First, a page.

# minimum lines, maximum points

There are $P$ points in the 2-dimensional plane. Through each point, we draw two orthogonal lines: one horizontal (parallel to x axis), one vertical (parallel to y axis). Obviously, some of these lines conicide. How can we arrange the points such as the total number of lines is minimized?

I started with solving the dual problem (is that the correct name?): suppose we are allowed exactly $L$ lines, what is the maximum number of points we can have?

Suppose the number of different x values is $X$, and the number of different y values is $Y$. Then the number of lines is $L=X+Y$, and the maximum number of points is $P=X*Y$. So we have the following optimization problem:

$maximize(X*Y)$

$such-that: X+Y=L$

AFAIK, the solution to this problem is to take X and Y as close as possible, e.g., if $L$ is even, take $X=Y=L/2$, and then $P=(L/2)^2$.

However, I don't know how to go from this to the original problem. For example, if we have $P=14$ points, then we can arrange them in a 7-by-2 grid and have $L=9$ lines, but we can also arrange them in a 4-by-4 grid with 2 points missing, then we will have only $L=8$ lines. So, how can I find the solution to the original minimization problem:

$minimize(X+Y)$

$such-that: X*Y>=P$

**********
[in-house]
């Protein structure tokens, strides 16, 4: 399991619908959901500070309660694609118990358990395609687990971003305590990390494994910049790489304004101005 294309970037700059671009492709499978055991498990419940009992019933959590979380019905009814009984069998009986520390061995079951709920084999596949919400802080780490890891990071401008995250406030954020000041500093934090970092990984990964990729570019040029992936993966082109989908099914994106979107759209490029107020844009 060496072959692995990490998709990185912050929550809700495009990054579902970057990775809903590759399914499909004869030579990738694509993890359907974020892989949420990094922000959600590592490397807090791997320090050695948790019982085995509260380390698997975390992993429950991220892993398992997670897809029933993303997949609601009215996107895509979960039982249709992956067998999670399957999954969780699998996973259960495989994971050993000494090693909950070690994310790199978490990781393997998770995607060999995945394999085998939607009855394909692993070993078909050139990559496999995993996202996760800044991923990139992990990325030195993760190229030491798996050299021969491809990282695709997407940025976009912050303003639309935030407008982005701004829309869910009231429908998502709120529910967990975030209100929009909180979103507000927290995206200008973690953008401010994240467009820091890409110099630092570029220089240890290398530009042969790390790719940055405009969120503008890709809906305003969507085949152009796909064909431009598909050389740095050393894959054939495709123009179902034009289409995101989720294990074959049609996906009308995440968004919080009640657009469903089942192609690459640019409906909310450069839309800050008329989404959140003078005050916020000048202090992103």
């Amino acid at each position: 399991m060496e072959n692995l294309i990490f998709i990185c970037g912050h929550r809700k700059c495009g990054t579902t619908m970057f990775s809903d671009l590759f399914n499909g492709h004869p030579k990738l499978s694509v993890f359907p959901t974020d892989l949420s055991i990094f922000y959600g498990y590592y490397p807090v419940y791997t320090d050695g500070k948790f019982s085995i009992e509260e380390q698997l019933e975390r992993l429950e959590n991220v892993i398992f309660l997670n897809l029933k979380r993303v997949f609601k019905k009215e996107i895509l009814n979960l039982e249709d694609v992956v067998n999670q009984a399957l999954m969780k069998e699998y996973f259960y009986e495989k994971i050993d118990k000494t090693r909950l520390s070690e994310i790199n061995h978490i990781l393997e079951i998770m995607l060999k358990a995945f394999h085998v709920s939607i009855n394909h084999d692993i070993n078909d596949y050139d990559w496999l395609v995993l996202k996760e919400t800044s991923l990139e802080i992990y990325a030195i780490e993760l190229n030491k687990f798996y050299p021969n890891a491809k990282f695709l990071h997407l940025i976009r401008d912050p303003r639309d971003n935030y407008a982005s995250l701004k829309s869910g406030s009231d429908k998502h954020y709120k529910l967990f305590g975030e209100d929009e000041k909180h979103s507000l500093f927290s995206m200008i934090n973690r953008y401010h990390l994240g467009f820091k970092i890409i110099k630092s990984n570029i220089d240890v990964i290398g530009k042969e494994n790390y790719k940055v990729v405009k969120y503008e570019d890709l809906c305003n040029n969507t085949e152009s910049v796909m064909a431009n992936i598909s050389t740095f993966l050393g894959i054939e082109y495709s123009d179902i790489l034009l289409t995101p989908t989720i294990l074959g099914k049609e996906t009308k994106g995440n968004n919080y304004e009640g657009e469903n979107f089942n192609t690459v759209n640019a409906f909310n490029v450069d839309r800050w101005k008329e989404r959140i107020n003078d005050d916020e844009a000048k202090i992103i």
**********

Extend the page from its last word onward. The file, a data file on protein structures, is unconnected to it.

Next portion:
?

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You're correct. We will place the points one at a time, in a zigzag greedy fashion, so that no lattice points are wasted. Redefine $n$ to be the number of points. Now for each $i\in \{1,...,n\}$, let $P_i$ be the $i$th point to be placed. Notice that since any integer $i$ lies between two consecutive perfect squares of the form $k^2$ and $k^2 + 2k + 1$ (where $k=\lfloor \sqrt{i} \rfloor$), we can uniquely express $i$ in the form $i=k^2+r$, where $r\in \{0,1,...,2k\}$. We now map each point to the Cartesian plane as follows:

$$P_i = \begin{cases} (k,k) & \text{if } r = 0 \\ (k+1,r) & \text{if } r \in \{1,...,k\} \\ (r-k,k+1) & \text{if } r \in \{k+1,...,2k\} \\ \end{cases}$$

For example, since $14=3^2+5$ and $5\in \{4,5,6\}$, we would place the $14$th point $P_{14}$ at $(5-3,3+1)=(2,4)$.

Note that if $L(n)$ is the total number of drawn lines after placing down the $n$ points $P_1,P_2,...,P_n$, and if we express $n$ in the form $n=k^2+r$ where $r\in \{0,1,...,2k\}$ as above, then: $$L(n) = \begin{cases} 2k & \text{if } r = 0 \\ 2k+1 & \text{if } r \in \{1,...,k\} \\ 2k+2 & \text{if } r \in \{k+1,...,2k\} \\ \end{cases}$$

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This makes much sense, but, can you prove it is indeed optimal? – Erel Segal-Halevi May 30 '13 at 9:17
The AM-GM inequality shows this is correct. You need $mn \ge P$ with $m+n$ minimal. – Ross Millikan Jun 18 '13 at 4:13
Not sure I understand. The original minimization problem can be written as "Minimize the arithmetic mean, such that the geometric mean is at least $\sqrt p$". We know that the arithmetic mean is at least as large as the geometric mean, i.e., at least $\sqrt p$. How do we get from this to a solution to the original problem? – Erel Segal-Halevi Jun 21 '13 at 7:22